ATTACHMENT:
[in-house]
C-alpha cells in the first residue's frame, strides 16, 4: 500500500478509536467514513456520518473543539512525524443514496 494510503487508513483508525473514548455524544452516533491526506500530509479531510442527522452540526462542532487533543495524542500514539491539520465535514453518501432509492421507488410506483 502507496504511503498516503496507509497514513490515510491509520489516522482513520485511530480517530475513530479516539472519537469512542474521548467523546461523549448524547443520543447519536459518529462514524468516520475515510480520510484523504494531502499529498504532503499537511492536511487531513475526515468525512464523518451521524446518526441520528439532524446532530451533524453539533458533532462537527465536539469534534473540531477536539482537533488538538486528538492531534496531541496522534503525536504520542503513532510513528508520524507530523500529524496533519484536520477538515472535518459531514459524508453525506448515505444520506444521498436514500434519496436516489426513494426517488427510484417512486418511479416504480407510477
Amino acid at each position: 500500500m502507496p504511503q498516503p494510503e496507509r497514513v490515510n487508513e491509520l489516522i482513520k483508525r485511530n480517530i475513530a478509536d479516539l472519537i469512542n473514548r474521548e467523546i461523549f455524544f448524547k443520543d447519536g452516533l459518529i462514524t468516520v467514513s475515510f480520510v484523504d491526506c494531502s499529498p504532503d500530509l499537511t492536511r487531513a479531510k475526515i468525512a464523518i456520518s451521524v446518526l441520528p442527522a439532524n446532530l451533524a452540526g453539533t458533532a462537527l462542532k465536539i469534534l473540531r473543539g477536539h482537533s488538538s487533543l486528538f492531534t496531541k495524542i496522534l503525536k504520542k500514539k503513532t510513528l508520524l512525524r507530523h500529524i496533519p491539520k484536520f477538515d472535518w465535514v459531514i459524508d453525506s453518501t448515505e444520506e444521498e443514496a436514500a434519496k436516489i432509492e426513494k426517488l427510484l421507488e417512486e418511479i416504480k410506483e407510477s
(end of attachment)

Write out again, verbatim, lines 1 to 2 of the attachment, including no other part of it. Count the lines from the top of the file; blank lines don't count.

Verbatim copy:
[in-house]
C-alpha cells in the first residue's frame, strides 16, 4: 500500500478509536467514513456520518473543539512525524443514496 494510503487508513483508525473514548455524544452516533491526506500530509479531510442527522452540526462542532487533543495524542500514539491539520465535514453518501432509492421507488410506483 502507496504511503498516503496507509497514513490515510491509520489516522482513520485511530480517530475513530479516539472519537469512542474521548467523546461523549448524547443520543447519536459518529462514524468516520475515510480520510484523504494531502499529498504532503499537511492536511487531513475526515468525512464523518451521524446518526441520528439532524446532530451533524453539533458533532462537527465536539469534534473540531477536539482537533488538538486528538492531534496531541496522534503525536504520542503513532510513528508520524507530523500529524496533519484536520477538515472535518459531514459524508453525506448515505444520506444521498436514500434519496436516489426513494426517488427510484417512486418511479416504480407510477